“I never was and never have been a competitive runner.” Bob didn’t run or train in high school. “I didn’t get really serious about running until I turned forty.” Now, he has been running well over twenty years, has completed over sixty marathon/ultra marathon races, and is just fourteen marathons away from completing the fifty marathons in fifty states challenge.

It all started when Bob changed jobs, and a guy he was working with was a big distance runner. This coworker claimed that anyone could be a runner through training at long slow distances. So, Bob started adapting those principles on his own. Then, his friend gave Bob a marathon training schedule. “The first time I ever had a bib number on was when I ran a marathon.” After completing that first marathon Bob thought he was done with running.

Wisconsin friends who ran city of trees in 2014, out for a visit, all 50 staters

Months later, Bob started to feel the itch to run another marathon. He had trained all on his own for that first race. He then thought training would be better with a group. He joined up with a marathon focused running group in Wisconsin where he made lifelong friends who paced with him, helped him grow, and got him interested in the fifty states marathon challenge. Running has become his favorite form of exercise. “I really value the benefit of a group more than anything else.”

Marathon Medals

When Bob moved to Boise, he found the BAR and joined the group. He loves seeing new members and helping new runners. “In every other sport you are competing against other people.” If there are people who don’t feel they are good enough to run with the group, “they just need to look at me. I am happy with where I am at; I don’t mind being at the back of the pack. Everyone is good enough to run.” Bob brings a pure enjoyment in running for all who participate in BAR runs to draw from.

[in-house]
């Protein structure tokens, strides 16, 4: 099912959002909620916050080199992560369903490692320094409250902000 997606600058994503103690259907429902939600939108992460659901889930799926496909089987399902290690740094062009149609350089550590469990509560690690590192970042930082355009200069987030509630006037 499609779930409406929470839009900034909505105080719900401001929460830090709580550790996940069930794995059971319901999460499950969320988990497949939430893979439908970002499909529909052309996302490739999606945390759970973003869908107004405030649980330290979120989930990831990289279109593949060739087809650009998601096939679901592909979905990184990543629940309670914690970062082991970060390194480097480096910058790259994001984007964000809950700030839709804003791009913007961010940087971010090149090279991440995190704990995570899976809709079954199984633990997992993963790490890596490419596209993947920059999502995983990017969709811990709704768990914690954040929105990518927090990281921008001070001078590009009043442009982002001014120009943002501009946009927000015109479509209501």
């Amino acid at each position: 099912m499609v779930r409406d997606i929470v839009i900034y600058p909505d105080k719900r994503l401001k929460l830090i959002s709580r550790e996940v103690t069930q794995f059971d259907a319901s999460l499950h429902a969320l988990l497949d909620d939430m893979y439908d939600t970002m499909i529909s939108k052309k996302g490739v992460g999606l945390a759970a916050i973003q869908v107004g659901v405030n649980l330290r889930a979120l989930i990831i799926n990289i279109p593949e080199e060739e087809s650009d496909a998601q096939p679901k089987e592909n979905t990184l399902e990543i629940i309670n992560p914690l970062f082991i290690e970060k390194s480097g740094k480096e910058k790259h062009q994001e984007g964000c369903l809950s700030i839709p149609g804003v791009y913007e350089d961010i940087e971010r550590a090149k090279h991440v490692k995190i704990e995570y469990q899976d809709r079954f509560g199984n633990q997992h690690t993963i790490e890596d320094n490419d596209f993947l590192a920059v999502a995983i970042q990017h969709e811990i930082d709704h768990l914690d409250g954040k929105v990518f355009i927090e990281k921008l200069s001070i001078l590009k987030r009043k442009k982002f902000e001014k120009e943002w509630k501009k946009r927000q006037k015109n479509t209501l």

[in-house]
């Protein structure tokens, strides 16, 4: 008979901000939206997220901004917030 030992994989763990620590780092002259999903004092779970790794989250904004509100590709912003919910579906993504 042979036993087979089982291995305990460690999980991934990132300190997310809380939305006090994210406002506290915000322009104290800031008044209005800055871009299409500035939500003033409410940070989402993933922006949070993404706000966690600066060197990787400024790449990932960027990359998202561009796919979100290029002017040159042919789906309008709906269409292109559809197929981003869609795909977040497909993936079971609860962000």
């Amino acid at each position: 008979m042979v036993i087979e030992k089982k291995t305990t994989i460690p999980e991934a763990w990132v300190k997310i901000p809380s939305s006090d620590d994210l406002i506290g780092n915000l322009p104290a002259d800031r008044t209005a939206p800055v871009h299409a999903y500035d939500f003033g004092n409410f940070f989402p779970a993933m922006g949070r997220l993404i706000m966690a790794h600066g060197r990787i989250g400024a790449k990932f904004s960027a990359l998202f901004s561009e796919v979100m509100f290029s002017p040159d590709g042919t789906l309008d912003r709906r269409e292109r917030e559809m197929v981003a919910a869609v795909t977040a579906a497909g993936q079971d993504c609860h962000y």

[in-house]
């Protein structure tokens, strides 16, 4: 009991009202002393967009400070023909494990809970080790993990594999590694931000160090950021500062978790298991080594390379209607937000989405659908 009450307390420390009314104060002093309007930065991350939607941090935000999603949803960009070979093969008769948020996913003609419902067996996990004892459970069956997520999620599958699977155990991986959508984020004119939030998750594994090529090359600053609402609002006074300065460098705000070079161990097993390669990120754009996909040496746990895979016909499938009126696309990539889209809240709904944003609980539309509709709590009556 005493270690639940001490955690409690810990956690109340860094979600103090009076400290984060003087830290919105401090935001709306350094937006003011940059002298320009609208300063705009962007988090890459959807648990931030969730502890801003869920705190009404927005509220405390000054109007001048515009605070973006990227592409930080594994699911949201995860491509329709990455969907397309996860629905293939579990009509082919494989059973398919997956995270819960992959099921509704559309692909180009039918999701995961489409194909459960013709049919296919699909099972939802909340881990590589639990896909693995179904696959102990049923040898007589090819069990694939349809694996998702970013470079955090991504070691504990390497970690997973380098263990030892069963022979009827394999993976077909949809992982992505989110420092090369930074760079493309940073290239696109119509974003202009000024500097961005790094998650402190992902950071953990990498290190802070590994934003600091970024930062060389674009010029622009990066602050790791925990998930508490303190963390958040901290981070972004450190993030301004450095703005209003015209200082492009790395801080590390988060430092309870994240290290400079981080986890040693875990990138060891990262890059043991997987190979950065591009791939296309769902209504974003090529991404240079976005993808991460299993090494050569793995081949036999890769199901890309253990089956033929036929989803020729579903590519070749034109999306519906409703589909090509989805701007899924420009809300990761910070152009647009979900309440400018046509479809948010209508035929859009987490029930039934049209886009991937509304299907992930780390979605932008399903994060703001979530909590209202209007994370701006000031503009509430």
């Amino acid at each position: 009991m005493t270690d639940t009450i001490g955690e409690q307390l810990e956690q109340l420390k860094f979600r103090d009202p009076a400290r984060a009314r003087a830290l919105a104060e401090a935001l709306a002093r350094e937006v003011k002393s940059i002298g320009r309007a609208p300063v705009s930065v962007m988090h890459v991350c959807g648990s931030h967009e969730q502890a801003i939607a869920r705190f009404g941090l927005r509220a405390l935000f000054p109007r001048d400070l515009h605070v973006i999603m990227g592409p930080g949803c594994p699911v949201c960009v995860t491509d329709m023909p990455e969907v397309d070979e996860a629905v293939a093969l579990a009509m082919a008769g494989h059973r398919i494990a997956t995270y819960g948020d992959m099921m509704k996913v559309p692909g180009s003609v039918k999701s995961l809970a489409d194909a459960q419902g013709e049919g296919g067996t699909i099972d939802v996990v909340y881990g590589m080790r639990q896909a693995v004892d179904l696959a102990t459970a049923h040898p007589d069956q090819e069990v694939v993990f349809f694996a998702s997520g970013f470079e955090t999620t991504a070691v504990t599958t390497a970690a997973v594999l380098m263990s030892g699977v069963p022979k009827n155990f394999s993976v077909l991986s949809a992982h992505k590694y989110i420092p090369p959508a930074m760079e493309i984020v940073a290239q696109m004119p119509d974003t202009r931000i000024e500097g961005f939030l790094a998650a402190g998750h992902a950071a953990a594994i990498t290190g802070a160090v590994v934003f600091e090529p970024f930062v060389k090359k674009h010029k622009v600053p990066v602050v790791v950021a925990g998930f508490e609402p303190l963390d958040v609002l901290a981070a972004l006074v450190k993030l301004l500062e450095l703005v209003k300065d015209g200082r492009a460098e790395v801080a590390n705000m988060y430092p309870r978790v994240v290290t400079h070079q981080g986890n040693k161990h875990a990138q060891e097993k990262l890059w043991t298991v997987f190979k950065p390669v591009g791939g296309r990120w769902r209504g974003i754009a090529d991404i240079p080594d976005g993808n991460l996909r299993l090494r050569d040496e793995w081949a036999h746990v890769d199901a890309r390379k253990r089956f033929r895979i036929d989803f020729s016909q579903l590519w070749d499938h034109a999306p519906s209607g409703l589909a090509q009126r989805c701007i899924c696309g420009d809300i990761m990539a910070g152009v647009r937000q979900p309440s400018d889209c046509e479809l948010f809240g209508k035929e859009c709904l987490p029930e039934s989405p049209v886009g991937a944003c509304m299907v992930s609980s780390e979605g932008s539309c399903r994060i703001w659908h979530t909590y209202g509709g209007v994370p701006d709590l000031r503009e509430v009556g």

The joy of running is of the utmost importance to Bob. “It was only eight years ago that I ran a 3:40 marathon to qualify for Boston and this year I couldn’t break six hours in Alabama. And, you know what? To me, I am equally satisfied with both ends of the scale…Wanting to improve is always there, so I wouldn’t want to imply that I am complacent. But, I enjoy running too much to get discouraged with where my performance level is at. Because then that ruins the whole thing. The day I can’t go out and say I enjoyed the run I was on and I worry more about the time I had, then I have taken all the joy out of the sport.”

Join Bob at our next BAR run and take part in the joy of running with him.

See you out on a run!

2016 Sawtooth Relay with Josh, Sarah, Kallie, Courtney, we didn’t know each other before event, permanent friends afterward.

Beer and Running

The relationship between runners and beer can run deep. A friend of mine was asked about beer and running. “Doesn’t drinking beer hurt your running?”

His response: “The only problem with drinking beer and running is you might spill some!”

There seems to be something special about runners and their beer. The drink is common fare at post-race celebrations and some of my happiest memories involve a pint with my friends after a run. Of course, for the performance minded runner, consuming beer should always take place after a race.

There are exceptions of course. Every year the Boise Area Runners – The BAR – holds a brewery run here in Boise that appeals to the runner and beer lover inside me.